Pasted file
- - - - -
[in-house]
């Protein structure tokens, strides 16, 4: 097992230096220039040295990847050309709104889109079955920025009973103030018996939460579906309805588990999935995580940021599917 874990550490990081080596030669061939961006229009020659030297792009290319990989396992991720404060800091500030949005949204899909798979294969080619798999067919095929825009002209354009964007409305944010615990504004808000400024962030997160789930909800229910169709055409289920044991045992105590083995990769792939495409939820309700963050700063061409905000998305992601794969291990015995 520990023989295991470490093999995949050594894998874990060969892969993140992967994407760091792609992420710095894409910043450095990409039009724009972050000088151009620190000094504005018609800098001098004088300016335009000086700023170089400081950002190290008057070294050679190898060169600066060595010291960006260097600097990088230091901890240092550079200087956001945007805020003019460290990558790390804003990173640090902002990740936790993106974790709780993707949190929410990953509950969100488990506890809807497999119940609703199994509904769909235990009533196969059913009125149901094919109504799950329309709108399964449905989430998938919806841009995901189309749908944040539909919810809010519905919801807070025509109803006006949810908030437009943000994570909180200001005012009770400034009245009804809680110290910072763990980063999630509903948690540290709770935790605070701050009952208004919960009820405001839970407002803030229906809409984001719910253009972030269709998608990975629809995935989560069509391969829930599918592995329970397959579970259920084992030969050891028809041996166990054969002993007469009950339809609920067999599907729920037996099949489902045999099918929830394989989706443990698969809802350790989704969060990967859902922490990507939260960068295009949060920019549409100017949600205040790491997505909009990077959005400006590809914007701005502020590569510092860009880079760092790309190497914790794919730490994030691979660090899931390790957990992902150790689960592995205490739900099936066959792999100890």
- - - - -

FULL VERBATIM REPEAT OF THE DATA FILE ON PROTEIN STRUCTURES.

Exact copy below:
[in-house]
């Protein structure tokens, strides 16, 4: 097992230096220039040295990847050309709104889109079955920025009973103030018996939460579906309805588990999935995580940021599917 874990550490990081080596030669061939961006229009020659030297792009290319990989396992991720404060800091500030949005949204899909798979294969080619798999067919095929825009002209354009964007409305944010615990504004808000400024962030997160789930909800229910169709055409289920044991045992105590083995990769792939495409939820309700963050700063061409905000998305992601794969291990015995 520990023989295991470490093999995949050594894998874990060969892969993140992967994407760091792609992420710095894409910043450095990409039009724009972050000088151009620190000094504005018609800098001098004088300016335009000086700023170089400081950002190290008057070294050679190898060169600066060595010291960006260097600097990088230091901890240092550079200087956001945007805020003019460290990558790390804003990173640090902002990740936790993106974790709780993707949190929410990953509950969100488990506890809807497999119940609703199994509904769909235990009533196969059913009125149901094919109504799950329309709108399964449905989430998938919806841009995901189309749908944040539909919810809010519905919801807070025509109803006006949810908030437009943000994570909180200001005012009770400034009245009804809680110290910072763990980063999630509903948690540290709770935790605070701050009952208004919960009820405001839970407002803030229906809409984001719910253009972030269709998608990975629809995935989560069509391969829930599918592995329970397959579970259920084992030969050891028809041996166990054969002993007469009950339809609920067999599907729920037996099949489902045999099918929830394989989706443990698969809802350790989704969060990967859902922490990507939260960068295009949060920019549409100017949600205040790491997505909009990077959005400006590809914007701005502020590569510092860009880079760092790309190497914790794919730490994030691979660090899931390790957990992902150790689960592995205490739900099936066959792999100890």